Michael R. Wasielewski is a chemist known for his research into light-driven processes in molecules and materials, artificial photosynthesis for solar energy conversion, molecular electronics, quantum information science, ultrafast optical spectroscopy, and time-resolved electron paramagnetic resonance spectroscopy. He was born in Chicago, received his B.S., M.S., and Ph.D. degrees from the University of Chicago, and was a postdoctoral fellow at Columbia University and Argonne National Laboratory. He began his scientific career at Argonne and in 1994 joined the faculty at Northwestern University, where he is the Clare Hamilton Hall Professor of Chemistry, Executive Director of the Institute for Sustainability and Energy at Northwestern, and Director of the Center for Molecular Quantum Transduction, a US DOE Energy Frontier Research Center. He is a member of the National Academy of Sciences and the American Academy of Arts and Sciences. He has received numerous awards including the Josef Michl Award in Photochemistry, the James Flack Norris Award in Physical Organic Chemistry, and the Arthur C. Cope Scholar Award of the ACS; the Bruker Prize in EPR Spectroscopy, the Physical Organic Chemistry Award, and Environment Prize of the RSC (UK); the International EPR Society Silver Medal in Chemistry; and the Porter Medal for Photochemistry.

Research Interests

The Wasielewski laboratory is interested in photoinduced electron transfer and charge transport in molecules and materials, artificial photosynthesis for solar energy conversion, self-assembly of nanoscale materials, molecule-based optoelectronics, and the spin dynamics of multi-spin molecules and materials for quantum information science. This research combines molecular and materials design and synthesis with time-resolved optical and electron paramagnetic resonance spectroscopy to probe the dynamics of these systems including how quantum coherence can affect these fundamental processes. Solar energy research is focused on the development of light-harvesting, photoconversion, and catalytic molecules and materials capable of self-ordering and self-assembling into nanoscale integrated functional units. Much of this work probes the relationship between structure and function on the nanoscale. Work in molecule-based optoelectronics includes photovoltaics, transistors, and wire-like assemblies that can move charge rapidly through molecular solids and single crystals. Work in quantum information science explores how photo-generated unpaired electron spins in molecules and materials having well-defined quantum states can be used to carry out quantum operations that depend on maintaining coherence between multiple spins. These operations include logic gates, teleportation, and transduction between quantum coherent molecular degrees of freedom.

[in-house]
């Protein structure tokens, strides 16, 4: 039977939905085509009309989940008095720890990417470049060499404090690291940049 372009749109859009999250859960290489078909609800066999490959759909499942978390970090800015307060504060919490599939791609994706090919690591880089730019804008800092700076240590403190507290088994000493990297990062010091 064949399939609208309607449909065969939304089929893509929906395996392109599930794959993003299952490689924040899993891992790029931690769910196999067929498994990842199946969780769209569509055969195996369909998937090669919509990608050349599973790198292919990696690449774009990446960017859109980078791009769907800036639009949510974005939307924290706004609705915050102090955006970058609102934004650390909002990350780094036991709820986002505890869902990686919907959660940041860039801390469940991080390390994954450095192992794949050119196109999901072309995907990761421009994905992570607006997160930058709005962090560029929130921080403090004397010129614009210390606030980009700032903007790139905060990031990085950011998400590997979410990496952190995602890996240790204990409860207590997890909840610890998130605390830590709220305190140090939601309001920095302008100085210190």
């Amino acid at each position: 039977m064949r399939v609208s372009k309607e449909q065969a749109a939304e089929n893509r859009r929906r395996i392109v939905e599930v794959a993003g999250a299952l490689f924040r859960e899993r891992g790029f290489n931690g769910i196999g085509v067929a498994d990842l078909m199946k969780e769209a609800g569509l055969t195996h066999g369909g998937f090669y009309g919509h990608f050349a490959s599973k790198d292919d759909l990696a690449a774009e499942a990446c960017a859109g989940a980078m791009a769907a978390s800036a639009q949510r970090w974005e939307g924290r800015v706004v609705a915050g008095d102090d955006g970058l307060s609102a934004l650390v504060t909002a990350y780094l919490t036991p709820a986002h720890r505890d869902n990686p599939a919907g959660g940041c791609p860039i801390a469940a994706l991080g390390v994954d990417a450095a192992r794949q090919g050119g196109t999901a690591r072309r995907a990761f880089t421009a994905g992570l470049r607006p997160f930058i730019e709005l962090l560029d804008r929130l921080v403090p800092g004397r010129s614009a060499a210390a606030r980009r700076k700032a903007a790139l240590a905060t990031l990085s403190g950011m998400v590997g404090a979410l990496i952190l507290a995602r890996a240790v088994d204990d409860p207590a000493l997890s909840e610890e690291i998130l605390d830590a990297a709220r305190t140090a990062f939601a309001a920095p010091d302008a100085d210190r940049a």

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Primary Section

Section 14: Chemistry